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Internal oversight is not working

The biggest cost of mismanagement is the loss of public trust

With newsworthy allegations of financial mismanagement at three state agencies in just the last month, it might surprise some to learn that many state agencies have internal oversight offices.

Clearly, these offices aren’t working as well as they should.

Since mid-June, we have seen reports the Environment Department might have to repay $6 million in possibly misspent federal grant money, the Human Services Department cut off payments to 15 behavioral health care providers that might have defrauded the Medicaid program, and the State Auditor ordered a special audit of the Public Education Department, which recently has both miscalculated special education spending and might have to repay the federal government $34 million and misallocated funds for high-risk students, shorting some and overpaying others.

If it looks like a mess, that’s because it is. And that’s your money getting such cavalier treatment.

The repercussions of the sloppy handling of taxpayer money are far-reaching. Obviously, it’s just plain wasteful and often the money cannot be recovered. Sometimes the issue never comes to light, and even when it does, agencies must invest substantial time and resources into repairing the problem. In almost every case, services suffer. In the case of the recent behavioral health debacle at the Human Services Department, the agency’s action could leave hundreds of patients without care. It is still unclear if the fraud allegations – made not by the department’s own inspector general but by a contract auditor – will stand up or justify the extreme response of cutting off payments to the provider. (The behavioral health providers accused of fiscal mismanagement have filed a lawsuit against the state, seeking an injunction to regain funding so they can remain in operation.)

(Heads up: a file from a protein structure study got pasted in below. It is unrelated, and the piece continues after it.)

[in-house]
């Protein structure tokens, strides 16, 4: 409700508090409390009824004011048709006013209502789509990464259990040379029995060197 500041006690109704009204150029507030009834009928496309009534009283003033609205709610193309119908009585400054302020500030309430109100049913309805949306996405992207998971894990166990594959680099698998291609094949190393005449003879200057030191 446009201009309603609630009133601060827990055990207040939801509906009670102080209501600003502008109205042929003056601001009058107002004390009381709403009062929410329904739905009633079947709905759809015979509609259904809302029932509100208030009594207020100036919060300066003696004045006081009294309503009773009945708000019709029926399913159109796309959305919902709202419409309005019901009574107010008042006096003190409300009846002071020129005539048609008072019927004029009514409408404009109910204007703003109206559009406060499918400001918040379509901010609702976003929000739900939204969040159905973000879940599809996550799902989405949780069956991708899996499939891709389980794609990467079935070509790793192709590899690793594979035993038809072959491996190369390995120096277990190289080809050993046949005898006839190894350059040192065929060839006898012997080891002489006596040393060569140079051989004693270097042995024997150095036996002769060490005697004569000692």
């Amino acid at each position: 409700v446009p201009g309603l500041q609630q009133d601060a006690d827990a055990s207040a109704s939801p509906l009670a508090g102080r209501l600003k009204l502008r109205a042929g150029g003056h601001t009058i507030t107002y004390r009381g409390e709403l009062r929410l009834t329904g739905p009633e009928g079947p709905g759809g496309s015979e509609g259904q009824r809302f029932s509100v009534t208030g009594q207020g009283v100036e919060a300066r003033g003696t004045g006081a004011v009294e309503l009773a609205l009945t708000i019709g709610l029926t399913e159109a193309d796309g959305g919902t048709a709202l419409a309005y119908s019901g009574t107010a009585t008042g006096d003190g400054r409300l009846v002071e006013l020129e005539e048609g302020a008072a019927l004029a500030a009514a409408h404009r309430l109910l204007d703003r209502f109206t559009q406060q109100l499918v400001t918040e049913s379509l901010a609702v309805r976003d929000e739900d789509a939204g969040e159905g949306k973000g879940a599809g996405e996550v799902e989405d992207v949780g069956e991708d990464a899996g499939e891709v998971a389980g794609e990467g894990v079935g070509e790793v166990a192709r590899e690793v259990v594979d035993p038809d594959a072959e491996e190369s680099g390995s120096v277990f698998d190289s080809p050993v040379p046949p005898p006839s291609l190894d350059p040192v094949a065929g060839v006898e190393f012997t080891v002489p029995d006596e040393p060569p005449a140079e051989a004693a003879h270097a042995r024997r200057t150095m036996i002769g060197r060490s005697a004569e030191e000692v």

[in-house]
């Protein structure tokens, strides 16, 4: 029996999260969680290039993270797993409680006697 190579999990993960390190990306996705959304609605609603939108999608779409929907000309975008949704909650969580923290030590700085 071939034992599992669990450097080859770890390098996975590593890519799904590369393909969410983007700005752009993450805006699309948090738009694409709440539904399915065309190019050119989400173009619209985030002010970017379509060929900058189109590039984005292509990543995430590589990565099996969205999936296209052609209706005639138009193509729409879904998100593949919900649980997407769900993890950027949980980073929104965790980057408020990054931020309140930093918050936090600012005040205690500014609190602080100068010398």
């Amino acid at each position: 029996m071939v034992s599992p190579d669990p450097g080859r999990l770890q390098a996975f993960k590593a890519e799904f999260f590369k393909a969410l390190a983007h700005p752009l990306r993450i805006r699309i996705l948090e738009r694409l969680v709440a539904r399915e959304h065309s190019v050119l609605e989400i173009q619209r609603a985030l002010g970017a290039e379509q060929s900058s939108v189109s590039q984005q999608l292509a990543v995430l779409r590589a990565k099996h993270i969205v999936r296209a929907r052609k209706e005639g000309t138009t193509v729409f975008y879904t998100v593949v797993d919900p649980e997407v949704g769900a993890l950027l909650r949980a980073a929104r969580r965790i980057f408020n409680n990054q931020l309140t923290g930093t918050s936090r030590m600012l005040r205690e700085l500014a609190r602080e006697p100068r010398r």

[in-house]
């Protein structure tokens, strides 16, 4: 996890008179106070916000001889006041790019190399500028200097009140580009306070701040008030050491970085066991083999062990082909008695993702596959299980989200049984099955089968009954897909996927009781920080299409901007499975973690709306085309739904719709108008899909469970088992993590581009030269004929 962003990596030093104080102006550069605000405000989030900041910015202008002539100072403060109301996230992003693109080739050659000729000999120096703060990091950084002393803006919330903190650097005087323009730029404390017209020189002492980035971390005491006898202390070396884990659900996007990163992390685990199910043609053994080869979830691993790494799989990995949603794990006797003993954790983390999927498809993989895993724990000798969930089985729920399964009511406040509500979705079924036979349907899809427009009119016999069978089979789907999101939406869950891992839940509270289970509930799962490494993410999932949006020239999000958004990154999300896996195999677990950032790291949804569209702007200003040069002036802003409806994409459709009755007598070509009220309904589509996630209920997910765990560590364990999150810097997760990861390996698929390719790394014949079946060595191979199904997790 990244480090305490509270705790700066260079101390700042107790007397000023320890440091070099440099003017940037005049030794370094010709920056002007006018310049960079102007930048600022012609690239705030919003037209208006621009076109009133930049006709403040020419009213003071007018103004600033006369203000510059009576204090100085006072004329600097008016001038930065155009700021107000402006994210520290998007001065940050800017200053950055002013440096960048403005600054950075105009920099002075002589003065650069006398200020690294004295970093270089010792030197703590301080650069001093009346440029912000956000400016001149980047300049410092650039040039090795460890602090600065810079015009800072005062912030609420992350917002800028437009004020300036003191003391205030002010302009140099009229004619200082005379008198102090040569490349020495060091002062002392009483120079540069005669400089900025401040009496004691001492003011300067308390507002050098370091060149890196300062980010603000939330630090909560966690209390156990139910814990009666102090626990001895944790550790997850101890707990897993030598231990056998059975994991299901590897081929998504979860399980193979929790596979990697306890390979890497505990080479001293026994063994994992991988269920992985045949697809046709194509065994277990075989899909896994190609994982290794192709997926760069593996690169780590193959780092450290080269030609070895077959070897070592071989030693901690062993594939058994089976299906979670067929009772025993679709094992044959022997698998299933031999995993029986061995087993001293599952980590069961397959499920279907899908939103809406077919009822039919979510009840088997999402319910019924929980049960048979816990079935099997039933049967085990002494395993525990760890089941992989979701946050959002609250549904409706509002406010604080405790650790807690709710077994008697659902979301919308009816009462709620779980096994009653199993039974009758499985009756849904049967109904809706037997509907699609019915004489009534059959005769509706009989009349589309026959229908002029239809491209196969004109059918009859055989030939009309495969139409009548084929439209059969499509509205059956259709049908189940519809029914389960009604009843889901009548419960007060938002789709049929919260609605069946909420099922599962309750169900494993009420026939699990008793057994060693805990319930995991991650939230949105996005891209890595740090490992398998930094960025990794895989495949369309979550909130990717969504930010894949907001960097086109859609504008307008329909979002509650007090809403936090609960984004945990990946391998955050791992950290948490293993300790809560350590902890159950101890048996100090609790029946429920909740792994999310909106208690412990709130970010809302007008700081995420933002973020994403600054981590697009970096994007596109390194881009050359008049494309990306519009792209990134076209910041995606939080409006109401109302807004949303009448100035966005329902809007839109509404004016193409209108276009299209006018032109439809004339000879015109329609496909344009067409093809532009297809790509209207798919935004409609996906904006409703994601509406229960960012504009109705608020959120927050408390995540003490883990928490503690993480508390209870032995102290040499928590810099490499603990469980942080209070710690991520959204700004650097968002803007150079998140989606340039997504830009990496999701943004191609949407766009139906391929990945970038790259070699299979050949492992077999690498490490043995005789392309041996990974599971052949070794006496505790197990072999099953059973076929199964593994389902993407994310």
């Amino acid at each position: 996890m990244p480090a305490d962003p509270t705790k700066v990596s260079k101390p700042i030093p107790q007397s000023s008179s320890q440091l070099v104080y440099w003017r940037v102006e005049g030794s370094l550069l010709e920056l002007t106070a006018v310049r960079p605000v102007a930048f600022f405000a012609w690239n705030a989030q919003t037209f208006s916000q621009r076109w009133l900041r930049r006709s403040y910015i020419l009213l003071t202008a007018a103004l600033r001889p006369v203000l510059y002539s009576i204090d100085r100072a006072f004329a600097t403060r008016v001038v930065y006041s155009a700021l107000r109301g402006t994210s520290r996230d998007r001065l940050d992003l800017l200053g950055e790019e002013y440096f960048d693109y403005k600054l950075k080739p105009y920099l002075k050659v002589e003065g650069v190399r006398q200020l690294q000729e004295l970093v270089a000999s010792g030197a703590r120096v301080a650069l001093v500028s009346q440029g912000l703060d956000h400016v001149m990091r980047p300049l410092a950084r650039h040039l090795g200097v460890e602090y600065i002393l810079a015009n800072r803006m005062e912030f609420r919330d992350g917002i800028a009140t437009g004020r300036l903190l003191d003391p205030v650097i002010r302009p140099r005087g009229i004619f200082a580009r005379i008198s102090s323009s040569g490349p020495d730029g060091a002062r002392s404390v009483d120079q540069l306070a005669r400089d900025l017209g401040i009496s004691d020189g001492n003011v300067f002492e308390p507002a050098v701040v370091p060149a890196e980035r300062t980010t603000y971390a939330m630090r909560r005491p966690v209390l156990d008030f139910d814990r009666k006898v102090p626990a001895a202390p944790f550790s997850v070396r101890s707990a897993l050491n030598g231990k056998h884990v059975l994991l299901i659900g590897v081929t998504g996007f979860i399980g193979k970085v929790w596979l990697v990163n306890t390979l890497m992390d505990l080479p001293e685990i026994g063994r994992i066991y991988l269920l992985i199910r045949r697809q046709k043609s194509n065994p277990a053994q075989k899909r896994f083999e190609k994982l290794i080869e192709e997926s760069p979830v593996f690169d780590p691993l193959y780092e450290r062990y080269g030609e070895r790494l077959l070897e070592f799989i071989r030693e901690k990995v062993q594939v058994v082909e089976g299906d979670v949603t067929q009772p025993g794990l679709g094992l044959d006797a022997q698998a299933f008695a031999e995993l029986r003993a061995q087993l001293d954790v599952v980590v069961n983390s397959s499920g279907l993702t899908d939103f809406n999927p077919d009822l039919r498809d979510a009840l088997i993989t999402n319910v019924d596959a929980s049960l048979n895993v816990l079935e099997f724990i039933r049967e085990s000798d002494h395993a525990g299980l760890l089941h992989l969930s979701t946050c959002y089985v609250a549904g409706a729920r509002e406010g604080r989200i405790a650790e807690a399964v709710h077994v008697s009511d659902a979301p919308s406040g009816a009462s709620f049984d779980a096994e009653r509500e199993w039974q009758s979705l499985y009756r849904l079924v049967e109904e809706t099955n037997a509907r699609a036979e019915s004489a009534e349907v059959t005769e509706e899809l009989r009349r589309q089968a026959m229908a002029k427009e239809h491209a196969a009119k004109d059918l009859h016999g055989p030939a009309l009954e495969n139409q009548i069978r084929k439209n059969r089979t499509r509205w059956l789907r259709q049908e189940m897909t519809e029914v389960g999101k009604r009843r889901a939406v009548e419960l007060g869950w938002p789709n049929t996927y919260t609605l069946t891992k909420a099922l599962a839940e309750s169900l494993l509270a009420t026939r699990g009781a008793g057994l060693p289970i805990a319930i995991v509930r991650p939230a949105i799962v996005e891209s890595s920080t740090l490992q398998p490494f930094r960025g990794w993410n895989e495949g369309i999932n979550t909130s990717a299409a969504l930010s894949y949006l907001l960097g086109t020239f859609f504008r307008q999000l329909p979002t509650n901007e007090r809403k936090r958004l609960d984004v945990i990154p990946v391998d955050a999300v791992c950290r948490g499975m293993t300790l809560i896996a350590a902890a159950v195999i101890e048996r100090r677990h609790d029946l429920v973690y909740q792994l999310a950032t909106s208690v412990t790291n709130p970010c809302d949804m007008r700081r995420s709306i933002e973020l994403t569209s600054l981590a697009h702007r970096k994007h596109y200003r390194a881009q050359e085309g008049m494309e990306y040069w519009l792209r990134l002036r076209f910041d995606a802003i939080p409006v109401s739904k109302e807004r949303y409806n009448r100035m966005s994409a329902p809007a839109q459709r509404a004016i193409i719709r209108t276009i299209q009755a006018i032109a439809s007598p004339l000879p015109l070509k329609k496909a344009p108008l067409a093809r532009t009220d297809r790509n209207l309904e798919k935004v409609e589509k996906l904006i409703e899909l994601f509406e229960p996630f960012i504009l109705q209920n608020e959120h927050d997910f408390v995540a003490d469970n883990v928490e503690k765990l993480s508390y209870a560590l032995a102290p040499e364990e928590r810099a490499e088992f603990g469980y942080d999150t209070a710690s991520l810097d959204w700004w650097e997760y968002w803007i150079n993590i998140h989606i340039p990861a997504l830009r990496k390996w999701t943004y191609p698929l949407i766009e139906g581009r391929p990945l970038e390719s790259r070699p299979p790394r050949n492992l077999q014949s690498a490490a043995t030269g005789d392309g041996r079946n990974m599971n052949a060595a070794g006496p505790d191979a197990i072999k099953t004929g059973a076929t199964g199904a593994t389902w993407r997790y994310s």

But the biggest cost of financial mismanagement is the loss of the public’s trust. Many are already suspicious of our government, and incidents like these just confirm those suspicions. Yet, most agencies, even those embroiled in these controversies, are primarily charged with providing essential services to those most in need. It is essential that government is both transparent and accountable.

While most of the cabinet agencies have an inspector general, internal audit or quality assurance office, those offices, rarely sanctioned by state law, are often buried within the department. In many departments, these oversight functions report directly to the same people responsible for the financial management of the agencies – administrators who have a vested interest in keeping mistakes quiet. To be effective and truly responsive to the public, these offices need to be in statute and independent, and have the resources to be effective.

For the last several years, I have introduced a bill which would bring greater accountability to state government. This last session, along with Chairman Luciano “Lucky” Varela, I worked on a bill that would create the Offices of Inspector General in many agencies to investigate spending in the executive, public schools and state colleges – by any recipient of public money – and report to the Legislature. This office would be created in the same spirit of the Congressional Government Accountability Office. It would not duplicate, but complement, the work of the State Auditor and the evaluation team at the Legislative Finance Committee. It would absolutely increase the transparency of how our taxpayer money is spent.

Although these proposals have failed so far, legislators will continue to work on a plan to create independent oversight. It is critical to ensuring the public’s money is not wasted, that the people of New Mexico receive all the services they pay for. Failure to do so is a violation of the public’s trust.

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